The weather in Provence had been absolutely perfect with sunny days and just a few night storms, but as we got back from Gordes the sky turned dark. We opened up the house as soon as we got back to let it cool off. Most houses in this area of France don’t have AC and don’t have screens, so you leave the windows closed while away. You also close the big, heavy storm shutters so the thick stone walls (if you’ve got them) maintain the cool from the previous night.
Problems arise though when you’re home during the day and want some sunlight and maybe a breeze, cooking anytime and don’t want flies, or when it rains during the day like it was about to in Rustrel.
Forget about the lavender and wine: AC, screens and gutters would be my line of work if I really wanted to make some money here. There are already some pioneers, but I’m telling you, AC, screens and gutters is a growth market!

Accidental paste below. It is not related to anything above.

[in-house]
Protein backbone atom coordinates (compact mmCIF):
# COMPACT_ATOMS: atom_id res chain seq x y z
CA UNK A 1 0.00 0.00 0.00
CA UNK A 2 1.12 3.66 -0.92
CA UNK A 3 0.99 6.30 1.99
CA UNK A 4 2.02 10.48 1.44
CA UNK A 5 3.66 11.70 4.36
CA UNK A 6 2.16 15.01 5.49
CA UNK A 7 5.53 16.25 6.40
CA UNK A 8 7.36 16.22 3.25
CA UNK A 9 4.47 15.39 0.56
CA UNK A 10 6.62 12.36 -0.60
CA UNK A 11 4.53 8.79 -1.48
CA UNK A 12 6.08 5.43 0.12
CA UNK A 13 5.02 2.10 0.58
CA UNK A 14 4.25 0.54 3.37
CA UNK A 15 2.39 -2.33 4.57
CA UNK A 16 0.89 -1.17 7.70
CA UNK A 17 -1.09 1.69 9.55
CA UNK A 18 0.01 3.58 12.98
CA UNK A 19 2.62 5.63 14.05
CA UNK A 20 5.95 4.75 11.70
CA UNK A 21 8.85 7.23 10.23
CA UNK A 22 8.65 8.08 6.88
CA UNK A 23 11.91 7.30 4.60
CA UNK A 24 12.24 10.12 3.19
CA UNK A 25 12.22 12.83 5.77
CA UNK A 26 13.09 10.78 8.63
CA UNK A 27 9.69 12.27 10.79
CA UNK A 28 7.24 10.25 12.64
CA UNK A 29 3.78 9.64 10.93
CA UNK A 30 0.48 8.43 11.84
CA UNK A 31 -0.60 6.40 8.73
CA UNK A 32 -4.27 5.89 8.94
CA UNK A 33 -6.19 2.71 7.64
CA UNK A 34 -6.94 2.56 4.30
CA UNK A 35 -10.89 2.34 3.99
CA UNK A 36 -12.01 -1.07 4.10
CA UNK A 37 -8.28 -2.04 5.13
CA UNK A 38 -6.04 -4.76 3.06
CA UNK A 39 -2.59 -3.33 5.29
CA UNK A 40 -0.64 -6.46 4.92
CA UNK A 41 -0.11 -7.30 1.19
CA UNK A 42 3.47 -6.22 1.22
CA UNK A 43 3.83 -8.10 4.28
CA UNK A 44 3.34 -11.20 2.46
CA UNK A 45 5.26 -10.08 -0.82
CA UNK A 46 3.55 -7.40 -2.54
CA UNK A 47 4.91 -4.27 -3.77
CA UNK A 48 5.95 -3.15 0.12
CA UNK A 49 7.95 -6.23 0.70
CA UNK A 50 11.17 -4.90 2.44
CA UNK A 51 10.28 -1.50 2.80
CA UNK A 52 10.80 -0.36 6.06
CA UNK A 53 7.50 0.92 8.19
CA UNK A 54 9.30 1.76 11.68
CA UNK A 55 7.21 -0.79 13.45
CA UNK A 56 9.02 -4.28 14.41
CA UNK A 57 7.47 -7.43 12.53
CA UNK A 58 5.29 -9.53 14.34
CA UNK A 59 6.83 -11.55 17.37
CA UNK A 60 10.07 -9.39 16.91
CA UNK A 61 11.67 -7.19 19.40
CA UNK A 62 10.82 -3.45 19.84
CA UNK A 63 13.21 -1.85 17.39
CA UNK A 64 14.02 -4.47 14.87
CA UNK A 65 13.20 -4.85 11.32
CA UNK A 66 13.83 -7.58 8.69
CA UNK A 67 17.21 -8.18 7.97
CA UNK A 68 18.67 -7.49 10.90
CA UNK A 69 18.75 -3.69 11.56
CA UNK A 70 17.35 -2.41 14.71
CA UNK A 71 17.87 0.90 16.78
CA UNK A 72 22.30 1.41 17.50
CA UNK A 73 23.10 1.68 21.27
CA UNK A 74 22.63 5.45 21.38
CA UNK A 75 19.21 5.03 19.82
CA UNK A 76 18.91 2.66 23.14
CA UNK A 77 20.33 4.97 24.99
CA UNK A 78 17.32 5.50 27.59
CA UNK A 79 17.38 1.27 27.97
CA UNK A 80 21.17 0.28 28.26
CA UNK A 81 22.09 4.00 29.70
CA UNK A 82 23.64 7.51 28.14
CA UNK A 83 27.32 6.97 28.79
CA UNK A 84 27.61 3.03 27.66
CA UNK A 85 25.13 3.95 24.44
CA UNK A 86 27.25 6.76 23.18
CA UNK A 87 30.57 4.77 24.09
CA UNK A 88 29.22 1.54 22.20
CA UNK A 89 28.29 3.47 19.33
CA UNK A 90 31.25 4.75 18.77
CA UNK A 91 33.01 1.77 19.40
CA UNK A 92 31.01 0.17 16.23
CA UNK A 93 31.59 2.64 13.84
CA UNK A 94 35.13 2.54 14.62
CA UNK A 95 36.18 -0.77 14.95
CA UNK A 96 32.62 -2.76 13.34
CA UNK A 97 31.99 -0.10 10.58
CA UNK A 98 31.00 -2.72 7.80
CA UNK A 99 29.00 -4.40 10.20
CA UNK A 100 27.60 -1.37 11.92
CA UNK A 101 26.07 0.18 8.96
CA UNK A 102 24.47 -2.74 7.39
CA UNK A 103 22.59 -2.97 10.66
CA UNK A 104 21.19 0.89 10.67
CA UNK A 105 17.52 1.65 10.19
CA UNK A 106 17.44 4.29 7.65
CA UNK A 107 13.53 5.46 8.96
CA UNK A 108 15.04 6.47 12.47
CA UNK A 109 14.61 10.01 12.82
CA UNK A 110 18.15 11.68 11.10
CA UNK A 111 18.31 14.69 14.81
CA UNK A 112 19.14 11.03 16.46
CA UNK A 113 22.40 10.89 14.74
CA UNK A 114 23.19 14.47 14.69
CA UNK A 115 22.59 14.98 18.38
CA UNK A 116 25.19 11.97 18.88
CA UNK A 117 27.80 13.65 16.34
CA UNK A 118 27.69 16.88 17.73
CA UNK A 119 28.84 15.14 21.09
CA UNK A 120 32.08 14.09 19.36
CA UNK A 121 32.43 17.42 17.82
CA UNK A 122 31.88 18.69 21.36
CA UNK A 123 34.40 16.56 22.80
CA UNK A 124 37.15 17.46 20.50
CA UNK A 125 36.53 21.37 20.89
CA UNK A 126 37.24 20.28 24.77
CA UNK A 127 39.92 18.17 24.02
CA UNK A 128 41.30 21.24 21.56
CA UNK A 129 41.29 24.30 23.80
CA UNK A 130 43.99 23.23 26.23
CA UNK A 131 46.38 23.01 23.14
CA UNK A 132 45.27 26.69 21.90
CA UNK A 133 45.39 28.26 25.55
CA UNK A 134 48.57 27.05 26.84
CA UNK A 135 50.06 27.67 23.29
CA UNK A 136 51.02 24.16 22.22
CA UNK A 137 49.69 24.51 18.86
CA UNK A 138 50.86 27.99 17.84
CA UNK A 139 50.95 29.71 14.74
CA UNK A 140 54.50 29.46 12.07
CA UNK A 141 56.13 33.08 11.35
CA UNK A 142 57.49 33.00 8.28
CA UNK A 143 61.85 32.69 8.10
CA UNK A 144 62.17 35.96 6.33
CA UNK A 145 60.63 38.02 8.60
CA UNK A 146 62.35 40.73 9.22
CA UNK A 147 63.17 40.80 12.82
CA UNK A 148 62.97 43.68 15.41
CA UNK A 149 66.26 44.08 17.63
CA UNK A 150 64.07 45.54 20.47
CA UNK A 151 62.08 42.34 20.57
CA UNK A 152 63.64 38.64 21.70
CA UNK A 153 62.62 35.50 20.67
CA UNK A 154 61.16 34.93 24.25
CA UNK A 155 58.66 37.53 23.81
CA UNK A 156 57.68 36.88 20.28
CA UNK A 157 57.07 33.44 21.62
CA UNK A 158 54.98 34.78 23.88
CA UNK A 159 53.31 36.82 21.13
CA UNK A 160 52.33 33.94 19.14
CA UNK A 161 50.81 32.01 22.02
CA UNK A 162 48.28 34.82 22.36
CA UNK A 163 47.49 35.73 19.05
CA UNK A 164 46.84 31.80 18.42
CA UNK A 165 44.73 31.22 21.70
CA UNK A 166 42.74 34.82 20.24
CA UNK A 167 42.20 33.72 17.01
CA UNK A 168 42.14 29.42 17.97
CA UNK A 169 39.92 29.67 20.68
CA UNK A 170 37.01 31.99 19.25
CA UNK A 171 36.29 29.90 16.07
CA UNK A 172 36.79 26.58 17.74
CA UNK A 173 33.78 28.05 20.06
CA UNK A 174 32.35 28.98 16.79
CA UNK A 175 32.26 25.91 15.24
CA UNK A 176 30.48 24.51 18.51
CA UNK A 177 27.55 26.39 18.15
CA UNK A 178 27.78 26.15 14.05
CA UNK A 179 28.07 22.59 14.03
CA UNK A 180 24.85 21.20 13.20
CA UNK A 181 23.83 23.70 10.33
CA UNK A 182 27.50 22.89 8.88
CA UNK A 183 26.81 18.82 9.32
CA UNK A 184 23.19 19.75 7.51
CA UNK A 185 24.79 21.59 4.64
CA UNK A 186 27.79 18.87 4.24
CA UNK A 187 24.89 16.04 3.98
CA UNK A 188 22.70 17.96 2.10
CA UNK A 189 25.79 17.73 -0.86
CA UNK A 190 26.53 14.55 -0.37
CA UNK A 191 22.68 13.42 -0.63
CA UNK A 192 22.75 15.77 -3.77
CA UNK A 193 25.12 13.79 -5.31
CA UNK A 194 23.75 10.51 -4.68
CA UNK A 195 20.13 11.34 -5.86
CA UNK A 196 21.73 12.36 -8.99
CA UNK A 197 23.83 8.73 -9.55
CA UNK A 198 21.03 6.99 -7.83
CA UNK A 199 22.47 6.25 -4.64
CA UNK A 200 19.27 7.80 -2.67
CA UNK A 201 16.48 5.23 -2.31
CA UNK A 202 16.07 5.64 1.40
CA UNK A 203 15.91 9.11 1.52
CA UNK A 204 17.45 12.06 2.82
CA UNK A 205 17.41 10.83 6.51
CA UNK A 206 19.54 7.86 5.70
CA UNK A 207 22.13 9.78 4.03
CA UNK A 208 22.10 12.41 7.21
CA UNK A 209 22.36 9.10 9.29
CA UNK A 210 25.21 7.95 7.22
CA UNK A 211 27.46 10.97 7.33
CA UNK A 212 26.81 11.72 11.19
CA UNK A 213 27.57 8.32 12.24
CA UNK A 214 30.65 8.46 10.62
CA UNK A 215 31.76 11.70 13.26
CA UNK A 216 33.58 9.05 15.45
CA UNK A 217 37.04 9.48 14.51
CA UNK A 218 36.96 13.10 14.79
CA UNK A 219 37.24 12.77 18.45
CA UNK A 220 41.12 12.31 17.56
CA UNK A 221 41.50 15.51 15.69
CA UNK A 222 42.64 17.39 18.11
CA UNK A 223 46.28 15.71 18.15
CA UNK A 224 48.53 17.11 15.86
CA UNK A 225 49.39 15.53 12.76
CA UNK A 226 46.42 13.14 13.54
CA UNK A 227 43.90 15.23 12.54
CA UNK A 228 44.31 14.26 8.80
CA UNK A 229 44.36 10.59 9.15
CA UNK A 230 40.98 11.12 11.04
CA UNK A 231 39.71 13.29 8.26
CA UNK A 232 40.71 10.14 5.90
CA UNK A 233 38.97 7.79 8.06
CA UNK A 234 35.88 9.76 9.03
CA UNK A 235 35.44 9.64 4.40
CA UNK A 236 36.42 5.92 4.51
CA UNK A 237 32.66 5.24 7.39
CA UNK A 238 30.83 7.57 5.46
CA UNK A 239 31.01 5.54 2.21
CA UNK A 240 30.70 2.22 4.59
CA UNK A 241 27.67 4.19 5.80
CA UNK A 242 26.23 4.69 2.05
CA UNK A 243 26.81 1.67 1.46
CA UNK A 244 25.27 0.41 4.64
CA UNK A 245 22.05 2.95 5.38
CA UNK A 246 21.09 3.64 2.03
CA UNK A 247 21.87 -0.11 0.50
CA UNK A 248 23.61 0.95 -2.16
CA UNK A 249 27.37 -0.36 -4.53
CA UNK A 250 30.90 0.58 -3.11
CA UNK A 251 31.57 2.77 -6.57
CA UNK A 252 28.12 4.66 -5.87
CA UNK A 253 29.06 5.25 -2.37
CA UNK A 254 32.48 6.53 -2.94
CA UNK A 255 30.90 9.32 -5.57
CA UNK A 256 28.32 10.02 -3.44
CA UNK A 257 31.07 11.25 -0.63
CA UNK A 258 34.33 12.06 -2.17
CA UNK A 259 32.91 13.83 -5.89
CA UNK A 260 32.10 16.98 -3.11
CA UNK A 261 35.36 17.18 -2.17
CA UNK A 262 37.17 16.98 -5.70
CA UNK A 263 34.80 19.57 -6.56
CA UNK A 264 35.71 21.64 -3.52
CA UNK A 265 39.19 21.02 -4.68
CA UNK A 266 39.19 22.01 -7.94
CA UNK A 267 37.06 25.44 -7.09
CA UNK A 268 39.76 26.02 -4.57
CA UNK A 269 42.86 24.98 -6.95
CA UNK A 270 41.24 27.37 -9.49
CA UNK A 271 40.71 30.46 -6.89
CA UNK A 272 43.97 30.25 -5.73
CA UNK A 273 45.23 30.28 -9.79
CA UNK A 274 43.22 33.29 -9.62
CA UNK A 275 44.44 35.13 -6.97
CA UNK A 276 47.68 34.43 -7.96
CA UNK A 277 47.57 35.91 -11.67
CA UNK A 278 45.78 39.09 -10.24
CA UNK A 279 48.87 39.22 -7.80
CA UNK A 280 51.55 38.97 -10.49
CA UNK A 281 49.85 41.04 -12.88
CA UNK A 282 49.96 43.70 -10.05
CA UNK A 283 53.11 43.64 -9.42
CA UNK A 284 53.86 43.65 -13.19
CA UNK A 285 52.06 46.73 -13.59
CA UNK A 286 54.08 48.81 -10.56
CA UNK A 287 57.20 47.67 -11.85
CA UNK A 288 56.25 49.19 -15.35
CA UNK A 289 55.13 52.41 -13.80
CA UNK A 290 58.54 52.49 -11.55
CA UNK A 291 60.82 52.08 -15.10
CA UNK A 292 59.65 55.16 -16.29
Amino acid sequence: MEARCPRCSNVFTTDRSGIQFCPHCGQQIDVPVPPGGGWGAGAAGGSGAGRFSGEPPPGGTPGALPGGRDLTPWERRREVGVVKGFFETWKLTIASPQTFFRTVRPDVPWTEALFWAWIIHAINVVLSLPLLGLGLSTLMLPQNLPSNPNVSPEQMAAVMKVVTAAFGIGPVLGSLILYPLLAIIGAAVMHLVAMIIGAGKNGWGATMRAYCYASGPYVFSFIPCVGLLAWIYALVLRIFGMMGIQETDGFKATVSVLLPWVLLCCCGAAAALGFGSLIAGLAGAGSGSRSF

So we watched the rainfall and mopped the floors around the windows and doors, which were open for needed airflow, but let in water from the gutterless roof. We felt fortunate though that this was the only real weather we had to deal with all week.
On our final full day, Alex and I got up early to revisit the one lavender field we liked the best out of all we had seen– but first we had to find it. A few curse words, close calls and U-turns later (I still hadn’t gotten used to going all the way to the roundabout to turn around) and we found the dirt road that led us to a beautiful field of deep purple lavender climbing up a hilltop…. At least we thought we had.
“Where’s the lavender field?” I asked as I looked at a brown hill of dirt. “Right there” Alex said knowingly. “But it’s brown, it was purple just two days ago!” Alex just shook her head. “They harvested,” she said. “Already?” “Already.”
And that’s the beautiful unpredictability of travel: We were there at the exact right moment two days earlier. Two days later and the hill just blended in with the scenery.